In fact, although I don’t take very seriously those who criticize him as a guitarist because of his more contained style, I sometimes agree with others who say that he relies too much on the technical stuff around it all, which involves an awfully complex guitars setup during concerts.

And this, by the way, can also be credited to his Enneagram type. On one hand, Fives tend to have an unusual capacity to concentrate and go deep on the work they’re doing. On the other hand, they can go too far with this, obsessing about details that may ultimately distract them from the big picture.

Indeed, it has come as a sort of surprise to some fans when Bono said recently that the main culprit for the fact that U2 has been increasing the gap between album releases is The Edge. Being both the biggest workaholic and the biggest perfectionist of the band can drive everyone around him crazy.

you’ve been living underground, eating from a can

Which brings me to the matter of the subtypes, since this mix of workaholism and perfectionism is the main reason why I believe his most strong instinct in the Enneagram is Self-Preservation.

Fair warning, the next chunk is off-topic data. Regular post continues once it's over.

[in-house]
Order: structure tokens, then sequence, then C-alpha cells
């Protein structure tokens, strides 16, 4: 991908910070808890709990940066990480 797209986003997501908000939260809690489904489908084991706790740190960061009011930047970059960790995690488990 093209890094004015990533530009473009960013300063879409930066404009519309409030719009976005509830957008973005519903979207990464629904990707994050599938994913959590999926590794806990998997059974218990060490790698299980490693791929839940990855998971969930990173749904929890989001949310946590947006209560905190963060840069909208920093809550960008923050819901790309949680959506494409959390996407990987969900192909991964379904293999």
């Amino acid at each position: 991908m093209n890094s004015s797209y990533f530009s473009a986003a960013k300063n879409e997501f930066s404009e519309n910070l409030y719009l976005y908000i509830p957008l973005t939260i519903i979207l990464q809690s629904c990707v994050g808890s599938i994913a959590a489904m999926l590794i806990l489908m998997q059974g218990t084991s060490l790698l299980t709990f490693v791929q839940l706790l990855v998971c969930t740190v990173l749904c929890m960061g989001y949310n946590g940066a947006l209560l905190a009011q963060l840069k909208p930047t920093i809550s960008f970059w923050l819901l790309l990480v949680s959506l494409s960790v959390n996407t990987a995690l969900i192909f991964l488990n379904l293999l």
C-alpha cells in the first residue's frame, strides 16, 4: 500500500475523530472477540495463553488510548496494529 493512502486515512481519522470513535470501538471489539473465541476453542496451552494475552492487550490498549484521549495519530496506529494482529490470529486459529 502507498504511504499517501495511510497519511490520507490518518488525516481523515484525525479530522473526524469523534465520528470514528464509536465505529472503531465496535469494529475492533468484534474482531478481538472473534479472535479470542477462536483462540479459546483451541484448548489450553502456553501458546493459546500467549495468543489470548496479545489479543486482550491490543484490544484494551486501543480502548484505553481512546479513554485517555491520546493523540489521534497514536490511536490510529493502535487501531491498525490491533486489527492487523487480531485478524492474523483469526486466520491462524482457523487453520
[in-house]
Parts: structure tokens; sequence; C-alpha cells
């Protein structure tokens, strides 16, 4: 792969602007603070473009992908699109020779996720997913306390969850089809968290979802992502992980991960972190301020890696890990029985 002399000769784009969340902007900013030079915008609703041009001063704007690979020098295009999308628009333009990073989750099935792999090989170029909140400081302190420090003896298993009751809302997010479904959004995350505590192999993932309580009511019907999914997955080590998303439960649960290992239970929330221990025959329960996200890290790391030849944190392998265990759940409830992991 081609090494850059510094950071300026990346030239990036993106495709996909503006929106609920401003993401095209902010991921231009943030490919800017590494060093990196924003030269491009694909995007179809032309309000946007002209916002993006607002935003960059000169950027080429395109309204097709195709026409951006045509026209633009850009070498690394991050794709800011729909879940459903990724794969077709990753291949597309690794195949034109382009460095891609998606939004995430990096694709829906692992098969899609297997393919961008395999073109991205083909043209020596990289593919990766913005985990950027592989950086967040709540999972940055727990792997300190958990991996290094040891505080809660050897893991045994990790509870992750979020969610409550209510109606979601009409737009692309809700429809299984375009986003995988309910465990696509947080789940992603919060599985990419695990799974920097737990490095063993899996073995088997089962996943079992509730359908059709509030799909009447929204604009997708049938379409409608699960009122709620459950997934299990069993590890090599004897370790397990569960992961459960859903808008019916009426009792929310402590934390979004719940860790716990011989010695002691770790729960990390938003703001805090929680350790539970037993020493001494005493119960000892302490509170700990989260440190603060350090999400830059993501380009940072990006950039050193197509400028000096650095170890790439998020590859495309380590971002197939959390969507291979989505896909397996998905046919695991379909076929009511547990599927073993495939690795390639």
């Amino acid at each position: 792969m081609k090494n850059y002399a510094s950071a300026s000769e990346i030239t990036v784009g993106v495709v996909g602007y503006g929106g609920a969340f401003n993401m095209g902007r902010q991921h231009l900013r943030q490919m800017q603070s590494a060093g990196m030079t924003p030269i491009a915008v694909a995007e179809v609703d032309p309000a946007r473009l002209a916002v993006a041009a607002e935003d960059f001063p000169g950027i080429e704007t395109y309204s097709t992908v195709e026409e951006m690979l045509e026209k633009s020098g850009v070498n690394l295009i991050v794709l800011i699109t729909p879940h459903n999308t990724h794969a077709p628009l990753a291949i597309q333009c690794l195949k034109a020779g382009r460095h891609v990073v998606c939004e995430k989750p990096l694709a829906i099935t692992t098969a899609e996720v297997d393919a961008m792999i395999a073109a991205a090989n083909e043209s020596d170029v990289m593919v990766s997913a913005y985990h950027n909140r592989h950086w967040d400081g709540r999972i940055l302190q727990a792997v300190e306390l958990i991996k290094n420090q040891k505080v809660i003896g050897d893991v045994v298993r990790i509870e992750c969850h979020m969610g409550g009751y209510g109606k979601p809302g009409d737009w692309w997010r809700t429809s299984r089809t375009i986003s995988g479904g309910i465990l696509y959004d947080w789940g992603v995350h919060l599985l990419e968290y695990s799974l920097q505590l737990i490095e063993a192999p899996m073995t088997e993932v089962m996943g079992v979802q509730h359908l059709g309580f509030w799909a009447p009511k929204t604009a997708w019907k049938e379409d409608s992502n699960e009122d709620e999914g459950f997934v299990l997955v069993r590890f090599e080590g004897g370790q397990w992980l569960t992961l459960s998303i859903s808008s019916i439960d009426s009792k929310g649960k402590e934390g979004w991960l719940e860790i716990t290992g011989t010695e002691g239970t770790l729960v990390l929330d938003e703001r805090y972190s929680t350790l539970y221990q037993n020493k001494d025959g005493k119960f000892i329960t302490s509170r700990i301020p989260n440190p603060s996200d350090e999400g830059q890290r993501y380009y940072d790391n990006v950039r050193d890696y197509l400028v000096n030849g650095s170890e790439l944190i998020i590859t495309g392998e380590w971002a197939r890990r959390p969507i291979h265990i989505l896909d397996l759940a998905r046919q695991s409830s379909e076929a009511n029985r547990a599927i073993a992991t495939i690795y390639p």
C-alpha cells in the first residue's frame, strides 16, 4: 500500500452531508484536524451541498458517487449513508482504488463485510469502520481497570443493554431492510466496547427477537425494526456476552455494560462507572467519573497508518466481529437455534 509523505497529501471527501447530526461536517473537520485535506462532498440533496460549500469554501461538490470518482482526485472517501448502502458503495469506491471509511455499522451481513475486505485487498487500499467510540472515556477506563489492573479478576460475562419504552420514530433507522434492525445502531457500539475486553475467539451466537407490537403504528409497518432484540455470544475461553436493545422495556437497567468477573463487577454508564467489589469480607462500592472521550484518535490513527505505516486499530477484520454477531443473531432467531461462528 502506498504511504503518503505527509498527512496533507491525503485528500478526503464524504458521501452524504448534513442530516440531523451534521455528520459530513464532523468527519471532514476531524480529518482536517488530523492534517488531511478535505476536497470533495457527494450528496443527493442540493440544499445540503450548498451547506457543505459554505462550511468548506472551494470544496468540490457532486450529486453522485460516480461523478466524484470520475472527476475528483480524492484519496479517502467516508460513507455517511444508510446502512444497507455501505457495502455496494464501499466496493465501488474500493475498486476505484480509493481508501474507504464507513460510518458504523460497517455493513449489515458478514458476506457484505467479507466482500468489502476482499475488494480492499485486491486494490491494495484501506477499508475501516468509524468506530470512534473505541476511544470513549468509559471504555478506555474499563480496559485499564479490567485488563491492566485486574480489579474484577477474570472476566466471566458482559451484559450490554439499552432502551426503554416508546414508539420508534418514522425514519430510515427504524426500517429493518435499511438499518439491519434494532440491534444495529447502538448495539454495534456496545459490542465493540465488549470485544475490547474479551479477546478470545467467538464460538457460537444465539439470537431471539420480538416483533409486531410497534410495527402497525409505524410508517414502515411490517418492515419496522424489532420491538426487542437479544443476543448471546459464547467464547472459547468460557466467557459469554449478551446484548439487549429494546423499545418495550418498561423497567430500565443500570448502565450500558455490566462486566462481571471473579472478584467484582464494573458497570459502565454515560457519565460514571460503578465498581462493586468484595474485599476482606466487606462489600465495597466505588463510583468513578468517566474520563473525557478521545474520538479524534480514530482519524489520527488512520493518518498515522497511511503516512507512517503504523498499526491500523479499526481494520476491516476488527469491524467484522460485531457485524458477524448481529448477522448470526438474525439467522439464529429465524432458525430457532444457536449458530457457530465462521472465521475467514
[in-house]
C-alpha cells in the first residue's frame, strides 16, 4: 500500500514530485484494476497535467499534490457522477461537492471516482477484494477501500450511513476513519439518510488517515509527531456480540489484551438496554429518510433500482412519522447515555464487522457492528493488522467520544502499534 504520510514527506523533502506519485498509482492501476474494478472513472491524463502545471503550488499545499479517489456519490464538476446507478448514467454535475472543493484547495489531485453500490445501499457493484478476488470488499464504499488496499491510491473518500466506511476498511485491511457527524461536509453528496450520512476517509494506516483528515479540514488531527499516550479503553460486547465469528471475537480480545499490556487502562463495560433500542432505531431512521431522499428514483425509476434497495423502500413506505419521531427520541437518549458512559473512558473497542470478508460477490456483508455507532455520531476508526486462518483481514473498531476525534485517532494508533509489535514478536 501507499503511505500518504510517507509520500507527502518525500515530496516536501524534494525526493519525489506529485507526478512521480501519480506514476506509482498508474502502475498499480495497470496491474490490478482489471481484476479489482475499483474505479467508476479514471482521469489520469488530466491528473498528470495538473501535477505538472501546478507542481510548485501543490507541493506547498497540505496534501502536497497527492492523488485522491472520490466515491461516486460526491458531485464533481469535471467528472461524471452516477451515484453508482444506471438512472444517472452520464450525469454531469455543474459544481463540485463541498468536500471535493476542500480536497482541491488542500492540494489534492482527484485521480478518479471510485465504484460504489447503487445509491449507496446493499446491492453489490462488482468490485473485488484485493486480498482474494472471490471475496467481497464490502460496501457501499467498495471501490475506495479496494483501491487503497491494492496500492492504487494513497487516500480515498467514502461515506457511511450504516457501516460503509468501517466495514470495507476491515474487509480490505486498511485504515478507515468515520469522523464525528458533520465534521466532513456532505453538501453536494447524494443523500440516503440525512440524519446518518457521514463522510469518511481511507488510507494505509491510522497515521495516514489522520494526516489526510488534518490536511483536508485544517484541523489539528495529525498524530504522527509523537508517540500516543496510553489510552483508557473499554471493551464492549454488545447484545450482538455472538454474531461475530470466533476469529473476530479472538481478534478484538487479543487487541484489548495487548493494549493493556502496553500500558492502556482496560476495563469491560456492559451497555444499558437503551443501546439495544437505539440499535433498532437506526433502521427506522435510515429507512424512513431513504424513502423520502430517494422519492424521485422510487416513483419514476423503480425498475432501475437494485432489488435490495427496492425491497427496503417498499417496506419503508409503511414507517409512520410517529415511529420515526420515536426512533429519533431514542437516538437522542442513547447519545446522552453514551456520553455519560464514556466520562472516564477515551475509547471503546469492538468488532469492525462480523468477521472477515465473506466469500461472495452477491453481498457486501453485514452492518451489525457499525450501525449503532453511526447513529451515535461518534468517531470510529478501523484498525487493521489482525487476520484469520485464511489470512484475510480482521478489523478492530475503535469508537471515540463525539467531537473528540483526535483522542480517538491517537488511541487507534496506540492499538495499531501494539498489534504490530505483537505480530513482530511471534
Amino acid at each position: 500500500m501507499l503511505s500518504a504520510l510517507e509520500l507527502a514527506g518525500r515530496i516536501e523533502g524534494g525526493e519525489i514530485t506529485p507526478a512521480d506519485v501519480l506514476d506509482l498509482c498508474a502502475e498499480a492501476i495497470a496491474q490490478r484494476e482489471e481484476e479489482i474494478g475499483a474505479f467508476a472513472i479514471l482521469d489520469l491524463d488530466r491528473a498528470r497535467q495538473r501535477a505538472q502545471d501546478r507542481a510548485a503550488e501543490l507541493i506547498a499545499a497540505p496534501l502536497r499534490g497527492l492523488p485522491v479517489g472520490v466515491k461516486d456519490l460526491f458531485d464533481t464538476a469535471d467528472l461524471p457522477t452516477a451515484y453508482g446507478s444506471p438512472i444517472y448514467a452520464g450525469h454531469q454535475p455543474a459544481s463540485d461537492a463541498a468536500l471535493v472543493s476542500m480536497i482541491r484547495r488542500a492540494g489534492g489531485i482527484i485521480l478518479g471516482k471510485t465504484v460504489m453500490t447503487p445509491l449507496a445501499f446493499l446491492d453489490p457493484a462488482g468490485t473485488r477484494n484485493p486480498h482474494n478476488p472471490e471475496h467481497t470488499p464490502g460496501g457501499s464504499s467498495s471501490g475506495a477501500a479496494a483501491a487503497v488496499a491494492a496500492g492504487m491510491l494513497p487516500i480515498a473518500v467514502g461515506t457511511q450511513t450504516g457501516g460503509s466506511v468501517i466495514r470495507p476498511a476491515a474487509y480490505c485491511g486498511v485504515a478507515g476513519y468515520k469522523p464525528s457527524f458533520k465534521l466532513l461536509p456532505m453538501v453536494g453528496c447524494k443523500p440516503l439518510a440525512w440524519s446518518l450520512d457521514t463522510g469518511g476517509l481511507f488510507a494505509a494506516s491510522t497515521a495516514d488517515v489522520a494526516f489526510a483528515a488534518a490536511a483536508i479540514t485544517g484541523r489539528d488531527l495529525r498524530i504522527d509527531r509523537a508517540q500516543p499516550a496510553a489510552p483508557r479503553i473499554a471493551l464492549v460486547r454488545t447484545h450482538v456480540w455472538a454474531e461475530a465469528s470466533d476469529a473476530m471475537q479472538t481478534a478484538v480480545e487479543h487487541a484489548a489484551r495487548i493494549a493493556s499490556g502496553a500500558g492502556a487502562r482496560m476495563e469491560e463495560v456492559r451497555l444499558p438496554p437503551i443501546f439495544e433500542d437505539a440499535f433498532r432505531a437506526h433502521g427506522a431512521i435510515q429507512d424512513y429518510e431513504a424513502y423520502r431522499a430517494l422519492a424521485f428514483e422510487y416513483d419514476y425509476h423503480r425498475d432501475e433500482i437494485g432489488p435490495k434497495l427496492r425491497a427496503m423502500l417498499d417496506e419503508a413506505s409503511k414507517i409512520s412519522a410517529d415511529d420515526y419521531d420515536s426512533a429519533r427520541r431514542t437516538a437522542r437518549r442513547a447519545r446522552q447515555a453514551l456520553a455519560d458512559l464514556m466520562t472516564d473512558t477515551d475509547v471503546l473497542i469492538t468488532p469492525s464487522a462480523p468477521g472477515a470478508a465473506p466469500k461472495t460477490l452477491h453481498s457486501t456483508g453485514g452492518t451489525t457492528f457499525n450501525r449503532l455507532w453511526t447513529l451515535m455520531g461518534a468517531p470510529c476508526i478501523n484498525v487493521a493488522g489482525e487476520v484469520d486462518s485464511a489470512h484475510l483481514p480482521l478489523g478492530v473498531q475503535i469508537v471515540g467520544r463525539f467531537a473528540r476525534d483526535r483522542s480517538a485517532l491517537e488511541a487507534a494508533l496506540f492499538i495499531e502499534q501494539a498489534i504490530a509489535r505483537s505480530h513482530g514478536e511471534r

Admittedly, this is not a very confident bet on my part. Partly, due to type Five’s different subtypes being considered not so different from one another, except for those who know them very well (which tends to be a hard task, as we’ve seen).

But, because I neither find in him the idealism which seems to be typical of Social Fives nor the romanticism of Sexual Fives, it seems that typing him as Self-Preservation first at least makes some sense (after all, this subtype is considered the “purest” of the Fives).

In general, it is said that Self-Preservation Fives have a stronger need for clear boundaries and isolating themselves, as well as a bigger difficulty than the other two subtypes when it comes to being assertive and showing aggression.

I don’t know if any of that applies to The Edge on a regular basis (something that probably only his family and his usual collaborators could tell), but his over-dedication to work reminds me of something that Bea Chestnut says in The Complete Enneagram:

Self-Preservation Fives limit their needs and wants because they believe that every desire could open the door to their becoming dependent on others. Desires, then, are either sublimated in specific interests or activities or erased from consciousness.